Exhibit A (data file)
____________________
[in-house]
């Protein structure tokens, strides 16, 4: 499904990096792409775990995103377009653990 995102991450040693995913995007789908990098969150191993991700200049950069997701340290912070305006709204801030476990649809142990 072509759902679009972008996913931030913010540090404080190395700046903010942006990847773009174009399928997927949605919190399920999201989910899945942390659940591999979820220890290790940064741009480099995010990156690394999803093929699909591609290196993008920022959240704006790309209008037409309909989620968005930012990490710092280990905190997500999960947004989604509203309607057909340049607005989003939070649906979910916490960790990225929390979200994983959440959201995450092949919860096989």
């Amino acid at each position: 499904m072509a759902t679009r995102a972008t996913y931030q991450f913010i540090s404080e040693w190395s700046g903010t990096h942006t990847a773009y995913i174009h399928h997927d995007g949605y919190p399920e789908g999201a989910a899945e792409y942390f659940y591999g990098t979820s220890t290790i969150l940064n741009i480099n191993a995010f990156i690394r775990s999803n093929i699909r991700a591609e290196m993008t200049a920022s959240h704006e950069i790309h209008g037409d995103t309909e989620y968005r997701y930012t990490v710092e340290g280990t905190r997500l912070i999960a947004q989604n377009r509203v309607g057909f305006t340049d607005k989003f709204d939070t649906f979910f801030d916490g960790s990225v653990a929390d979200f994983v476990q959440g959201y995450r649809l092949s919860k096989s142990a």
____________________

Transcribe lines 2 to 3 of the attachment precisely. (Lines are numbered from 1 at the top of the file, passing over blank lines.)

């Protein structure tokens, strides 16, 4: 499904990096792409775990995103377009653990 995102991450040693995913995007789908990098969150191993991700200049950069997701340290912070305006709204801030476990649809142990 072509759902679009972008996913931030913010540090404080190395700046903010942006990847773009174009399928997927949605919190399920999201989910899945942390659940591999979820220890290790940064741009480099995010990156690394999803093929699909591609290196993008920022959240704006790309209008037409309909989620968005930012990490710092280990905190997500999960947004989604509203309607057909340049607005989003939070649906979910916490960790990225929390979200994983959440959201995450092949919860096989």
């Amino acid at each position: 499904m072509a759902t679009r995102a972008t996913y931030q991450f913010i540090s404080e040693w190395s700046g903010t990096h942006t990847a773009y995913i174009h399928h997927d995007g949605y919190p399920e789908g999201a989910a899945e792409y942390f659940y591999g990098t979820s220890t290790i969150l940064n741009i480099n191993a995010f990156i690394r775990s999803n093929i699909r991700a591609e290196m993008t200049a920022s959240h704006e950069i790309h209008g037409d995103t309909e989620y968005r997701y930012t990490v710092e340290g280990t905190r997500l912070i999960a947004q989604n377009r509203v309607g057909f305006t340049d607005k989003f709204d939070t649906f979910f801030d916490g960790s990225v653990a929390d979200f994983v476990q959440g959201y995450r649809l092949s919860k096989s142990a």